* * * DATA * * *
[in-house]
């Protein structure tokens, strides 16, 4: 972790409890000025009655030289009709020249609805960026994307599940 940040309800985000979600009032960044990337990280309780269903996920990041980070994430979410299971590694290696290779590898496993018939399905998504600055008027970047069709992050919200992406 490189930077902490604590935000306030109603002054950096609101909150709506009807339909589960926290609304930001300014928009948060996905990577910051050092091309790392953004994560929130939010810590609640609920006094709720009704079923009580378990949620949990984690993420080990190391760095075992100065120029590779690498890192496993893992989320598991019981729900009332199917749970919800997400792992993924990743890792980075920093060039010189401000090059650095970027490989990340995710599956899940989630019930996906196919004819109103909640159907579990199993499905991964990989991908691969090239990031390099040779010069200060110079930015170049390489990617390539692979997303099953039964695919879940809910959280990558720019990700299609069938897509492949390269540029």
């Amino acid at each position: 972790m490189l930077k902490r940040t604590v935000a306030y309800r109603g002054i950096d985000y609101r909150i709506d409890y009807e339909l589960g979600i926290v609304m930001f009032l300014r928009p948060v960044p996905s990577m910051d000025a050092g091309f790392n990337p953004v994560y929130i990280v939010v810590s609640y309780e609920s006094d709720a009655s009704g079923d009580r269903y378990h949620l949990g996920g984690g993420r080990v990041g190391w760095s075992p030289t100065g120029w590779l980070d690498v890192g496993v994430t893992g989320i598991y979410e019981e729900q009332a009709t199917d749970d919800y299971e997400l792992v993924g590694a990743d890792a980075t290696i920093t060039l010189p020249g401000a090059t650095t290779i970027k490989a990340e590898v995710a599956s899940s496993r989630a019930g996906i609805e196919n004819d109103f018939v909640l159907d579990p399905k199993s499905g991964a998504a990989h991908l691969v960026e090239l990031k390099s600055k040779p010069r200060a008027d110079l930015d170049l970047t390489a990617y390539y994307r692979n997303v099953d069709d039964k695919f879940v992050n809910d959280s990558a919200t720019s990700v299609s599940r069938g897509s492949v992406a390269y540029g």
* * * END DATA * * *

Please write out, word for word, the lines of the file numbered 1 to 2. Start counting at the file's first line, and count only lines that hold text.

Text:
[in-house]
């Protein structure tokens, strides 16, 4: 972790409890000025009655030289009709020249609805960026994307599940 940040309800985000979600009032960044990337990280309780269903996920990041980070994430979410299971590694290696290779590898496993018939399905998504600055008027970047069709992050919200992406 490189930077902490604590935000306030109603002054950096609101909150709506009807339909589960926290609304930001300014928009948060996905990577910051050092091309790392953004994560929130939010810590609640609920006094709720009704079923009580378990949620949990984690993420080990190391760095075992100065120029590779690498890192496993893992989320598991019981729900009332199917749970919800997400792992993924990743890792980075920093060039010189401000090059650095970027490989990340995710599956899940989630019930996906196919004819109103909640159907579990199993499905991964990989991908691969090239990031390099040779010069200060110079930015170049390489990617390539692979997303099953039964695919879940809910959280990558720019990700299609069938897509492949390269540029």